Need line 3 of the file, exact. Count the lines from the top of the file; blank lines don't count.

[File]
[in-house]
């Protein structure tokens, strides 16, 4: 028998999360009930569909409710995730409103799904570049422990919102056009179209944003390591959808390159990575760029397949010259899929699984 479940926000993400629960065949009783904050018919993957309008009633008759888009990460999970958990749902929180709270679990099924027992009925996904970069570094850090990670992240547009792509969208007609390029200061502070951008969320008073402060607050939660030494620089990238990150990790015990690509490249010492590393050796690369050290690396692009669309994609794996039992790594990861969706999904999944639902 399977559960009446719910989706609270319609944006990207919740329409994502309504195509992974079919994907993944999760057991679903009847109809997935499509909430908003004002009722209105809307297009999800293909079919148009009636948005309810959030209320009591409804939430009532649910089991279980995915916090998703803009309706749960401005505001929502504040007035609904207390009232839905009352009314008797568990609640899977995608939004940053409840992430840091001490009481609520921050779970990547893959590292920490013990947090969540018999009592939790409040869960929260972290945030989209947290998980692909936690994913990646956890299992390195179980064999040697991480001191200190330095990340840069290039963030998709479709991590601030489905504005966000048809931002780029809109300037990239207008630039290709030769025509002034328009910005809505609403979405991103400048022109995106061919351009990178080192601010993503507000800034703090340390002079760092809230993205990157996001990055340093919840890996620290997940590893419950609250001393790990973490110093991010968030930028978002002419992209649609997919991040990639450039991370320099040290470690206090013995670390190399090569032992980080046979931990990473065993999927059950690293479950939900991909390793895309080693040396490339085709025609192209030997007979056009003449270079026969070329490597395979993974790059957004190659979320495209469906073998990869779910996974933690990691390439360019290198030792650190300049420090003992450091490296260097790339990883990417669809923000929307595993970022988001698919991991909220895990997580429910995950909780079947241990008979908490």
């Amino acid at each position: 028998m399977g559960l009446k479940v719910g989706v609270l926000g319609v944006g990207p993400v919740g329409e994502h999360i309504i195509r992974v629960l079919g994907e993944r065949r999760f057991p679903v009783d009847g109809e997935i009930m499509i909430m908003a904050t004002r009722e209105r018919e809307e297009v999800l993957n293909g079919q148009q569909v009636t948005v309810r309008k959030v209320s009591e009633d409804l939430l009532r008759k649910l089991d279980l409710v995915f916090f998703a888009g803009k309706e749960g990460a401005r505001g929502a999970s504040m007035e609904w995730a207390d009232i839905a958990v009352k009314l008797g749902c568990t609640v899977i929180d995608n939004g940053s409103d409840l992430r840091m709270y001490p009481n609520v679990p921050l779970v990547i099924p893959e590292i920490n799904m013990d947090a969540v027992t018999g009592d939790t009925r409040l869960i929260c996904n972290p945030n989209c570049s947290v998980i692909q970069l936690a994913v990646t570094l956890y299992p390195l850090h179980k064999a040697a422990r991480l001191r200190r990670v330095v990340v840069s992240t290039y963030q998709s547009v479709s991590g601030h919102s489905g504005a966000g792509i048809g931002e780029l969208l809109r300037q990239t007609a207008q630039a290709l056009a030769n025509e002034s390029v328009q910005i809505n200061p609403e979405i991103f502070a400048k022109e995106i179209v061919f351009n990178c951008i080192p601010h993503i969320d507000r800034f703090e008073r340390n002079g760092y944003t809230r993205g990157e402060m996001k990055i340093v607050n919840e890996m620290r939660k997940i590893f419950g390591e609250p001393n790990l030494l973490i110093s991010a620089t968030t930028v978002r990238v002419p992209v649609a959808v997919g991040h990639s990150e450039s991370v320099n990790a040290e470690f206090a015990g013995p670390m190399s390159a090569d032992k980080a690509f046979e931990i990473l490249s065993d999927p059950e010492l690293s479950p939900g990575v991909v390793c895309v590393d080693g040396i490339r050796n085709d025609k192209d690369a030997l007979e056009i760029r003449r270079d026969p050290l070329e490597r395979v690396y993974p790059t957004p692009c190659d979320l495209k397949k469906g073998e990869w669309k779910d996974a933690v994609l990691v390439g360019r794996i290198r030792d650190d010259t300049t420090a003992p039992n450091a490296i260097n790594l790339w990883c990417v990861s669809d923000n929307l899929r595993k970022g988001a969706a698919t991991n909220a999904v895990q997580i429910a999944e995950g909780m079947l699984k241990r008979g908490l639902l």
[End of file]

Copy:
């Amino acid at each position: 028998m399977g559960l009446k479940v719910g989706v609270l926000g319609v944006g990207p993400v919740g329409e994502h999360i309504i195509r992974v629960l079919g994907e993944r065949r999760f057991p679903v009783d009847g109809e997935i009930m499509i909430m908003a904050t004002r009722e209105r018919e809307e297009v999800l993957n293909g079919q148009q569909v009636t948005v309810r309008k959030v209320s009591e009633d409804l939430l009532r008759k649910l089991d279980l409710v995915f916090f998703a888009g803009k309706e749960g990460a401005r505001g929502a999970s504040m007035e609904w995730a207390d009232i839905a958990v009352k009314l008797g749902c568990t609640v899977i929180d995608n939004g940053s409103d409840l992430r840091m709270y001490p009481n609520v679990p921050l779970v990547i099924p893959e590292i920490n799904m013990d947090a969540v027992t018999g009592d939790t009925r409040l869960i929260c996904n972290p945030n989209c570049s947290v998980i692909q970069l936690a994913v990646t570094l956890y299992p390195l850090h179980k064999a040697a422990r991480l001191r200190r990670v330095v990340v840069s992240t290039y963030q998709s547009v479709s991590g601030h919102s489905g504005a966000g792509i048809g931002e780029l969208l809109r300037q990239t007609a207008q630039a290709l056009a030769n025509e002034s390029v328009q910005i809505n200061p609403e979405i991103f502070a400048k022109e995106i179209v061919f351009n990178c951008i080192p601010h993503i969320d507000r800034f703090e008073r340390n002079g760092y944003t809230r993205g990157e402060m996001k990055i340093v607050n919840e890996m620290r939660k997940i590893f419950g390591e609250p001393n790990l030494l973490i110093s991010a620089t968030t930028v978002r990238v002419p992209v649609a959808v997919g991040h990639s990150e450039s991370v320099n990790a040290e470690f206090a015990g013995p670390m190399s390159a090569d032992k980080a690509f046979e931990i990473l490249s065993d999927p059950e010492l690293s479950p939900g990575v991909v390793c895309v590393d080693g040396i490339r050796n085709d025609k192209d690369a030997l007979e056009i760029r003449r270079d026969p050290l070329e490597r395979v690396y993974p790059t957004p692009c190659d979320l495209k397949k469906g073998e990869w669309k779910d996974a933690v994609l990691v390439g360019r794996i290198r030792d650190d010259t300049t420090a003992p039992n450091a490296i260097n790594l790339w990883c990417v990861s669809d923000n929307l899929r595993k970022g988001a969706a698919t991991n909220a999904v895990q997580i429910a999944e995950g909780m079947l699984k241990r008979g908490l639902l």